With the midterm elections 99 days away, one question applies to every crisis, issue and controversy in the news:  What is the truth and who can be believed?

For the best guidance on this, let’s turn to the late Daniel Patrick Moynihan, whose words still offer us wisdom and insight.

Moynihan, who died at age 76 in 2003, was a Democratic U.S. senator from New York from 1976-2000. Prior to that, he was assistant secretary of labor policy in the Kennedy and Johnson administrations, counselor for urban affairs to President Nixon, U.S. ambassador to India and, under President Ford, was U.S. ambassador to the United Nations.

Michael Barone, principal author of The Almanac of American Politics, once described Moynihan as "the nation's best thinker among politicians since Lincoln and its best politician among thinkers since Jefferson."

To bolster that assessment, I offer this quote by Moynihan:  “Everyone is entitled to his own opinion, but not his own facts.”

This pertains to jobs, a top issue for the November elections. President Obama and various members of his administration keep repeating completely false assertions that they present as facts. For example, Christina Romer, chairman of the President’s Council of Economic Advisors, claims that the $862 billion stimulus “has saved or created between 2.5 and 3.6 million jobs as of the second quarter of 2010.”

Put aside the 1.1 million “margin of error.” As Bloomberg columnist Caroline Baum writes: “These numbers might just as well have been pulled out of a hat. Recall that it was the same model and method the administration used in January 2009 to predict an unemployment rate of 7 percent in the fourth quarter of 2010 with the enactment of the fiscal stimulus and 8.8 percent without. The unemployment rate now stands at 9.5 percent.”

The unemployment rate on Election Day will influence the number of seats Democrats lose in Congress. Right now, the Democrats’ credibility gap on job creation cannot be filled with enough gullibility from voters.

Moynihan also said, “The central conservative truth is that it is culture, not politics, that determines the success of a society. The central liberal truth is that politics can change a culture and save it from itself.”

Whether the subject is culture or politics, the truth you believe connects to your values. You will either be conservative or liberal, supportive of the Obama agenda or against it, depending on your value judgments about what is just and fair, right or wrong. Consider some key election issues.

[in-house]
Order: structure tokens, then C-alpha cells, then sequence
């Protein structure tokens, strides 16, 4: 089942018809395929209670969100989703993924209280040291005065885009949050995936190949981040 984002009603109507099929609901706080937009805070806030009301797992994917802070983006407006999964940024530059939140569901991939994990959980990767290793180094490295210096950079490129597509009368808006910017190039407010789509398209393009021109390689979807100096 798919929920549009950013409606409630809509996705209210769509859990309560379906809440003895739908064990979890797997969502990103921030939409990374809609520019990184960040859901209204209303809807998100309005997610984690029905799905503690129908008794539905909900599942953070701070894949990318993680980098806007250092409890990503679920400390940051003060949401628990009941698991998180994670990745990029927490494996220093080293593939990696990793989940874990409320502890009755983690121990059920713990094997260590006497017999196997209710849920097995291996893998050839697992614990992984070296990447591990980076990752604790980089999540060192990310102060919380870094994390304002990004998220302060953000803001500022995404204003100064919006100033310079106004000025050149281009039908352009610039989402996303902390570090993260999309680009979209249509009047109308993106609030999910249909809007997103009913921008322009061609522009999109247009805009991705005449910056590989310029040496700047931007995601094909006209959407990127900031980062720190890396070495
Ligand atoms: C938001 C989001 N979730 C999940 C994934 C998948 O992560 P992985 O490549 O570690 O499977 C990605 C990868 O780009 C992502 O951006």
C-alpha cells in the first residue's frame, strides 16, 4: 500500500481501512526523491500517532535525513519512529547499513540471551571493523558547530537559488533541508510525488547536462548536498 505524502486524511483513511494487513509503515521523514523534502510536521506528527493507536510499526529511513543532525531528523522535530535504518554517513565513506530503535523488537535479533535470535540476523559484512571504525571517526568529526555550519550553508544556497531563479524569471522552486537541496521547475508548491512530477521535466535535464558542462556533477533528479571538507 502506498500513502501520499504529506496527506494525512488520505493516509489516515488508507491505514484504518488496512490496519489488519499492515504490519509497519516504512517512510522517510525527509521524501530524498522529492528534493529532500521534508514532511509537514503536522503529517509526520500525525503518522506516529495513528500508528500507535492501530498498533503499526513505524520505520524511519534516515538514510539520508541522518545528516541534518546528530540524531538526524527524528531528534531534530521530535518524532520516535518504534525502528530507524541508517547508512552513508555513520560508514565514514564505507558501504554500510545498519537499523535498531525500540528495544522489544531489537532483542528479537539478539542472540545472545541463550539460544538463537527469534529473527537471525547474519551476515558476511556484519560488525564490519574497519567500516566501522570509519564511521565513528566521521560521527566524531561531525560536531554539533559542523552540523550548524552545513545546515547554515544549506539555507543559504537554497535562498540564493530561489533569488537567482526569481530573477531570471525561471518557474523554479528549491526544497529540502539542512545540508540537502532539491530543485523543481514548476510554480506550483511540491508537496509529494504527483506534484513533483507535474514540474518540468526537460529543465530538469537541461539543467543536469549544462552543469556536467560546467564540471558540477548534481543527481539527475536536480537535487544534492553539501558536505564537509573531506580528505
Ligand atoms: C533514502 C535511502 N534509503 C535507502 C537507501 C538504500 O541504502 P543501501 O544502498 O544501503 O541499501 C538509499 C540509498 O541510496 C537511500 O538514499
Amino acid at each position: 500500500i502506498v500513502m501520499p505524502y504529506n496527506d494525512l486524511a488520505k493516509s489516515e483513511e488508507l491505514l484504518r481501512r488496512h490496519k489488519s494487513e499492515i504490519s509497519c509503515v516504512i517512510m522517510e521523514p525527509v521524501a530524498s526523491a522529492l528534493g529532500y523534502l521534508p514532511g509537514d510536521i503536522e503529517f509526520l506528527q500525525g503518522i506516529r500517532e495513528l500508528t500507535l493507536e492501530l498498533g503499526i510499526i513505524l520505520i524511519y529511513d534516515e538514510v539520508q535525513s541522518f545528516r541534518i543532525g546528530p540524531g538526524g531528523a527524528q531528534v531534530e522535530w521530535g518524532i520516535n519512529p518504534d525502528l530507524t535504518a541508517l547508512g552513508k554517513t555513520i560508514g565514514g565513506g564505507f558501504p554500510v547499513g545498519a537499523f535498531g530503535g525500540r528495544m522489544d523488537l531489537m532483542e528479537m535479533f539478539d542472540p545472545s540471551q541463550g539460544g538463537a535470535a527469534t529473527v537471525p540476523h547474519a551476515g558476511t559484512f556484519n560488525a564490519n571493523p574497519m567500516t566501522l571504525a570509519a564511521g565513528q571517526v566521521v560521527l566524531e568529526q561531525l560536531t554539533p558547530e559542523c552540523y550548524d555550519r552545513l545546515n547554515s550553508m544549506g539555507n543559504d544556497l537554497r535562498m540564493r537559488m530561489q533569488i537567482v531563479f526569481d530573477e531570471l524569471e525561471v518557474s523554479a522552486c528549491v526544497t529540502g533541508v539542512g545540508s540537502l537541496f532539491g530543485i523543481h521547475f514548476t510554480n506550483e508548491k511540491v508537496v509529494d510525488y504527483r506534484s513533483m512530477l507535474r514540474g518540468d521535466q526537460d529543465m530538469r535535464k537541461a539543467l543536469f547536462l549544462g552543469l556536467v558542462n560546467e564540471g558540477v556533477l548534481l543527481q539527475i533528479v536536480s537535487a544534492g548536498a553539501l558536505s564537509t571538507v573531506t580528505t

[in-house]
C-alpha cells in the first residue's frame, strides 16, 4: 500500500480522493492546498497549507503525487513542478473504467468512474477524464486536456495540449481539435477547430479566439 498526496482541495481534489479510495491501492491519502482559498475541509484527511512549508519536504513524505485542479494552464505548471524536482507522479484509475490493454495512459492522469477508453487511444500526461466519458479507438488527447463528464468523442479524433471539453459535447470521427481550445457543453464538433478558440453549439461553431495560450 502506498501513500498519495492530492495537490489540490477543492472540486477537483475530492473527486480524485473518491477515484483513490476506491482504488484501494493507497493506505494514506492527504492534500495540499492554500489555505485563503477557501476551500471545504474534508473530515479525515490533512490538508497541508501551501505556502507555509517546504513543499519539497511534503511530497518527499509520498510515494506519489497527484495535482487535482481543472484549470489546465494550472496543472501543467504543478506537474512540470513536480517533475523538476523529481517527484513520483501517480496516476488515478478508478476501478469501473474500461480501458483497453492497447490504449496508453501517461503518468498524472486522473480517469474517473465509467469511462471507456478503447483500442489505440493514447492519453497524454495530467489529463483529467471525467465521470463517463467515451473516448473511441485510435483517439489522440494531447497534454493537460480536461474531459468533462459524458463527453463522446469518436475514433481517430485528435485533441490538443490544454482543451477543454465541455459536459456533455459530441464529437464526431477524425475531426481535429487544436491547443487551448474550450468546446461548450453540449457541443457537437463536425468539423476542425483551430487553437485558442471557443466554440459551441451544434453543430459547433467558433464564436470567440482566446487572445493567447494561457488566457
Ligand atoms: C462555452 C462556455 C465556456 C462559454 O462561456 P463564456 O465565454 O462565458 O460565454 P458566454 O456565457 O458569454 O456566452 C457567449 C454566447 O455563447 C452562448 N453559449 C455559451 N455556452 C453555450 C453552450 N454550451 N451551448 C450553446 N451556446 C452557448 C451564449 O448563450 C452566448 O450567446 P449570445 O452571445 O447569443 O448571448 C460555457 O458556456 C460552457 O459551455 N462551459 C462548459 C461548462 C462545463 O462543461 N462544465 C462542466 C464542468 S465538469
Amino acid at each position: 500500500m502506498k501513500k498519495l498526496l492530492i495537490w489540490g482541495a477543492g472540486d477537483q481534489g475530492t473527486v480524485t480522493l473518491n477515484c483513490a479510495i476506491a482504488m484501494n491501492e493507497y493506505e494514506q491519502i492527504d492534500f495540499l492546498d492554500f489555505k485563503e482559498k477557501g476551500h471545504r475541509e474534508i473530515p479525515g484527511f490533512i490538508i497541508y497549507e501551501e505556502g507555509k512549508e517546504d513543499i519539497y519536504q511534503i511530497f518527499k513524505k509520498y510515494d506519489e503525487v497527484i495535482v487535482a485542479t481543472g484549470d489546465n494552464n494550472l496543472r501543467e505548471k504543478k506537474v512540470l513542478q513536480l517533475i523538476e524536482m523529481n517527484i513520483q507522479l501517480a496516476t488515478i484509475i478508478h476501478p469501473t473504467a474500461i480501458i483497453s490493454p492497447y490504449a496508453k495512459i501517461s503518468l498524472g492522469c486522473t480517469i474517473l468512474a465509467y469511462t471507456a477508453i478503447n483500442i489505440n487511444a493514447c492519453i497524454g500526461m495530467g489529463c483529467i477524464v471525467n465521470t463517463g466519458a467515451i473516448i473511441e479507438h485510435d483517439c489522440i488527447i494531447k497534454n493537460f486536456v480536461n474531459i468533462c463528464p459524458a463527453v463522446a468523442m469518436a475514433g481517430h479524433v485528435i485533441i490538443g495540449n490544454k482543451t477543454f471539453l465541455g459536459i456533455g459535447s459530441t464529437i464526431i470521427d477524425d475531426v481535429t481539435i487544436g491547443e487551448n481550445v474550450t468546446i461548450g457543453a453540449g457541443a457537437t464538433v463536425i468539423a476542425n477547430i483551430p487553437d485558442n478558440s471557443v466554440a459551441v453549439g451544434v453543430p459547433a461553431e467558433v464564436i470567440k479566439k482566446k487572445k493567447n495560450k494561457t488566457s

Your level of trust in government rather than the free market regarding spending, lending and regulation will strongly affect how you vote. How you feel about the importance of choosing your own doctor sways your reaction to Obamacare. Your values about applying the law or bending it in certain circumstances influence your positions on issues ranging from immigration to drug use. If you believe that competition ultimately produces better outcomes, you may favor school choice over pushing students (particularly in inner cities) into failing public schools. Values shape where you stand on abortion and the death penalty. Your “central truth” is formed from values that define your personal and political culture.

Moynihan further observed that, “The liberal left can be as rigid and destructive as any force in American life.”

It’s ironic that for all of the liberal left’s piousness regarding values like tolerance, privacy and conservation, we see many examples of hypocrisy in their views. The liberal left demand tolerance for their free speech and protests, but want their critics suppressed or silenced. Liberal leftists find no problem with privacy invasion if bureaucrats muck around in your medical records or hackers publish Sarah Palin’s private e-mails. Apparently it’s “do as I say, not as I do” when liberal leftists like Al Gore and Barbra Streisand live in energy-hogging mansions and travel the world in fuel-guzzling private jets. Meantime, they lecture conservatives and want them to pay dearly because of their “carbon footprints.”

President Obama is trying to rally his liberal left base to turn out and vote in November. But the rigidity and destructiveness of the liberal left may backfire on the president. Liberal left excesses will motivate Republicans and Independents upset with Obama’s leftist policies to turn out in droves, swamping the number of liberal leftists who actually vote.

Moynihan said that, "Liberalism faltered when it turned out it could not cope with truth."

As that applies on Election Day — and going forward — Daniel Patrick Moynihan may turn out to be more prescient than anyone.

Jon Krausha, a communications consultant, is at www.jonkraushar.net

Fox Forum is on Twitter. Follow us @fxnopinion.